Birdlike Robot Uses Thrusters to Hover on Legs
Birds always impress humans for their amazing ability to fly. Robotics took inspiration from nature to develop robots that can either fly or walk. The robots can’t do both think like birds because the soaring and ambling attitude of birds was ignored. Birds hop on the ground on their two feet to get food and pebbles. With this hybrid behavior, the birds can walk over complicated terrain. They are capable of flapping to stabilize.
In the world of robotics, everyone is focusing on bipedal locomotion or drones. Now Soon-Jo Chung, Caltech robotics, want to lay the foundation for uniting two types. Leonardo (Leg ON Aerial Robotic DrOne, obviously) is a debut of Chung and his team. The robot can use its two legs to walk but uses thrusters fastened to its trunk to move like a MechWarrior easily. The robot features a hover-walk. The new wild locomotion could load injured humans into drone ambulances and explore the soil of different planets. However, it is a baby step, but researchers are experimenting with this robot. It is not ready yet to scramble up the mountains.
The 2 ½ feet tall and 6 pounds Leo looks similar to a whooping crane. It uses its lanky legs to walk around like a bipedal robot. Unlike traditional robots, Leo can use thrusters similar to a failsafe. Atlas may frantically stumble to recuperate its footing.
Combining walking and flight is not easy. Roboticists are working toward bipedal locomotion for periods. The machines don’t stroll casually among us. This robot needs lots of energy to balance in lace. Instead of wobbling for correction, the biped may switch on the thrusters to become drones on legs. The propellers will not waste energy lifting the robot. The feet contacts with the ground to defy the rules of gravity.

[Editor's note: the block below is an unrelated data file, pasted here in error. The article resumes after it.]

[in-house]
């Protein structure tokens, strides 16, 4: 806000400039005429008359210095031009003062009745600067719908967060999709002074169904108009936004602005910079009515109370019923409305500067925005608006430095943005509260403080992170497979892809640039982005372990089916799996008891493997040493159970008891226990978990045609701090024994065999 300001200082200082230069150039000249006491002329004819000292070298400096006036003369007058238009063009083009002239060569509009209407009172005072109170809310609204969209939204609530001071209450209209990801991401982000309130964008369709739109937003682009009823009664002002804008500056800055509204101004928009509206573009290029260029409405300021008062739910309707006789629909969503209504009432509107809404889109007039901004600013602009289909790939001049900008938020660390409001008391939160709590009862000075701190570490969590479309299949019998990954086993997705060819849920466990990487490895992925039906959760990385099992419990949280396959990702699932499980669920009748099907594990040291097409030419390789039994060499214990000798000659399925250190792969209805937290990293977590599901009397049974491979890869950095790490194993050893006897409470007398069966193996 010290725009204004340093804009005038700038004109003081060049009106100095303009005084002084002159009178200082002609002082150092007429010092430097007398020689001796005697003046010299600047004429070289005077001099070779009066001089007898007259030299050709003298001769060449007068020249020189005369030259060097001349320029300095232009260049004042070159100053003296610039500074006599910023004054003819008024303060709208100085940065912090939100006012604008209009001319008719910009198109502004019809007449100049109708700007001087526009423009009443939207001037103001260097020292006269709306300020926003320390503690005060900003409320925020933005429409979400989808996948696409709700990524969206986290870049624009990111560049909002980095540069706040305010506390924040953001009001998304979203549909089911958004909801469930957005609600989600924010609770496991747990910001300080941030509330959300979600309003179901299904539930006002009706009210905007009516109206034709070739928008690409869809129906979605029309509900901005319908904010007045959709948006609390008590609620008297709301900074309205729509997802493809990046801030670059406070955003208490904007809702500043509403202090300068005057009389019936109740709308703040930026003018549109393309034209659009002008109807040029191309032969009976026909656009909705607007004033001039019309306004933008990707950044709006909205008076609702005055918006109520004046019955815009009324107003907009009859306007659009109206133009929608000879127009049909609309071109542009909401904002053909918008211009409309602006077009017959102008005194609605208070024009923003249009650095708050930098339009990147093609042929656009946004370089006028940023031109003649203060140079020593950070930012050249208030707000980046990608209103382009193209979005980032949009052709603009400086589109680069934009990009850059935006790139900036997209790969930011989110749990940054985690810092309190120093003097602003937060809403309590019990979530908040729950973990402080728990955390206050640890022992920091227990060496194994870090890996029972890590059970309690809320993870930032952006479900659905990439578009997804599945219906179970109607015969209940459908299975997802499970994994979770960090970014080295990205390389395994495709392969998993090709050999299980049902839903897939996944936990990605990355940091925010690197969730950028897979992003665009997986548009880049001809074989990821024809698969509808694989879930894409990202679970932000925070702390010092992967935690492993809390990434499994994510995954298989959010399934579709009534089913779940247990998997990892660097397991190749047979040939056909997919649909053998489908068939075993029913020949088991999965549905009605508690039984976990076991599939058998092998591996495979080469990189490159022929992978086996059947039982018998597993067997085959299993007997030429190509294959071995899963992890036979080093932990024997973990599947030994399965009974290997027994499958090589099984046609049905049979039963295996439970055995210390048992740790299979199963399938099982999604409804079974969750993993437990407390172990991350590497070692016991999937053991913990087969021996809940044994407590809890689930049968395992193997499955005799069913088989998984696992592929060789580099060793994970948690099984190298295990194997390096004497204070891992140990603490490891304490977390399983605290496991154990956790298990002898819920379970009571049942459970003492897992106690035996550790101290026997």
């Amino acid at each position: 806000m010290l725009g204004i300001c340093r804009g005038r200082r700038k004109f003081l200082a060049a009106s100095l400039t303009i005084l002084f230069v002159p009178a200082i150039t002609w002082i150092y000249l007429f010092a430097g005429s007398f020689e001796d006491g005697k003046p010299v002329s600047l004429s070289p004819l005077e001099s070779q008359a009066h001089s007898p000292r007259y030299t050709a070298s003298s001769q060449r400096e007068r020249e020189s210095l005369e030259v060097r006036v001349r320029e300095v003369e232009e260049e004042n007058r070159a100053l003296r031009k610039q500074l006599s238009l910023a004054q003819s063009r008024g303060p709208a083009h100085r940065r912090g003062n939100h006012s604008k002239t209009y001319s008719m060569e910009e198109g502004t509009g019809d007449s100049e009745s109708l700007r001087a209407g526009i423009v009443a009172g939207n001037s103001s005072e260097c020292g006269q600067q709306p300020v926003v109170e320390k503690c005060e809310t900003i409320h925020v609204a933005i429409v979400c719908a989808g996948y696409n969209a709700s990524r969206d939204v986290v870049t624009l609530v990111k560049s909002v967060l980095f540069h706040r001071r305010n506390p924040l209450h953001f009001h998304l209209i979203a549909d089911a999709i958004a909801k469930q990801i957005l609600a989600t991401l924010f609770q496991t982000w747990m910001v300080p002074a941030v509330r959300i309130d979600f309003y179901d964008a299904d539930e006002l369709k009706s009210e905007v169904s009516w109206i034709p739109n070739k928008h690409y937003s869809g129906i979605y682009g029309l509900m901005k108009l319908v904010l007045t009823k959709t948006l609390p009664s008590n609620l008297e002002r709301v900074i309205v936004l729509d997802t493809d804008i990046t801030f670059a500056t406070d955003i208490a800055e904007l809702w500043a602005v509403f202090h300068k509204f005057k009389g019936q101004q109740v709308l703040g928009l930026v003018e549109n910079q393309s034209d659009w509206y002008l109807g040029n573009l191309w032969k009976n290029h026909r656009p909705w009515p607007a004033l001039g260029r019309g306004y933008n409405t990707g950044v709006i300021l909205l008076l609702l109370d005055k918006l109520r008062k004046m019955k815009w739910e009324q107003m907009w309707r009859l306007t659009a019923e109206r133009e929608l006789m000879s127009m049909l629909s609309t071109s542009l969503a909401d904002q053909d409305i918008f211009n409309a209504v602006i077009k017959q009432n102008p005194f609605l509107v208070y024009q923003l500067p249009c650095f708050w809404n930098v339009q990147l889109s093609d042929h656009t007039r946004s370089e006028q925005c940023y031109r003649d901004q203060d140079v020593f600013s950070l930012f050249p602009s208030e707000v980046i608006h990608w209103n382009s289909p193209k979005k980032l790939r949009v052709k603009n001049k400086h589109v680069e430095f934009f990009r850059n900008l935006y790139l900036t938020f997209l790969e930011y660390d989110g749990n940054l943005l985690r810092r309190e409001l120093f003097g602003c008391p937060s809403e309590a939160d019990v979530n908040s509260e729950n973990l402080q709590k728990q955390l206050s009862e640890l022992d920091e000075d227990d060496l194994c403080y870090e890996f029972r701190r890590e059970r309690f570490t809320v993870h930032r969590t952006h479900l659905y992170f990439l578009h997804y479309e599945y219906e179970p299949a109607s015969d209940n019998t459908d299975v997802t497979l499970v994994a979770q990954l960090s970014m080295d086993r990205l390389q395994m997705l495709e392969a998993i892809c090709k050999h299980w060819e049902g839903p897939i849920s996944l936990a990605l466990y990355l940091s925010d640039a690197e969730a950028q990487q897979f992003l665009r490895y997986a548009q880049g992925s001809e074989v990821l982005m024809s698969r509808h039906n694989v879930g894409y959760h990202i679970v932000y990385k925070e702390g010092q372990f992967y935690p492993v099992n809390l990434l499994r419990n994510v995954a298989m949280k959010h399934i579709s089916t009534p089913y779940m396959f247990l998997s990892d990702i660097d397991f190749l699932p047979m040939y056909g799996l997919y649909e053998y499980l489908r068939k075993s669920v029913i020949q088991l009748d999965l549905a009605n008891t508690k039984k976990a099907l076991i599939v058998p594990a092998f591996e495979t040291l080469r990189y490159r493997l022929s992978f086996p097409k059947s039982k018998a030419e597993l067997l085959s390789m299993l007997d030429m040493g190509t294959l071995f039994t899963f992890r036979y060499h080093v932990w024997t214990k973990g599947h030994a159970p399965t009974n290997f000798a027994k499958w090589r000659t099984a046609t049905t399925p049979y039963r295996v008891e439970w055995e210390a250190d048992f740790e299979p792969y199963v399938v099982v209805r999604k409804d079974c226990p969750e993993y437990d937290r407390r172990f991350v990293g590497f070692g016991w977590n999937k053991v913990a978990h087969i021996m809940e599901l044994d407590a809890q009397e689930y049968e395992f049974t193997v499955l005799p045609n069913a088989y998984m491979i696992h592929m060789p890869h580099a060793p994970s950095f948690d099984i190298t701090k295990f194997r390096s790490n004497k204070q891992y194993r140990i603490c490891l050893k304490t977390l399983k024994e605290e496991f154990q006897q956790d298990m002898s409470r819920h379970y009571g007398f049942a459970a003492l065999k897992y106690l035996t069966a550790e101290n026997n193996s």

The intrinsic instability of moving on two legs mean robots have to struggle to walk on rough terrain. It became clear during the Robotics Challenge Darpa. In this challenge, a humanoid succeeds in falling on the faces. Balance becomes a real challenge for these types of robots. It is expected that Leo can float on complicated terrain. The chances of missteps can be less to avoid catastrophic events. If the robot has to get up the hills, it could bind instead of ascent. Professor Alireza Ramezani claims that they are trying to leverage the legs to turn on thrusters and manage jumping transitions to flights.
Caltech is collaborating with NASA to prepare a helicopter for the Red Planet. They are expecting to touch the surface of Mars one day. Morteza Gharib, Leo codeveloper, claims that they are trying to make an advanced robot to bypass difficult terrain. The robot is expected to scoot around quickly than wheeled rovers. The drone needs maximum power to hover around.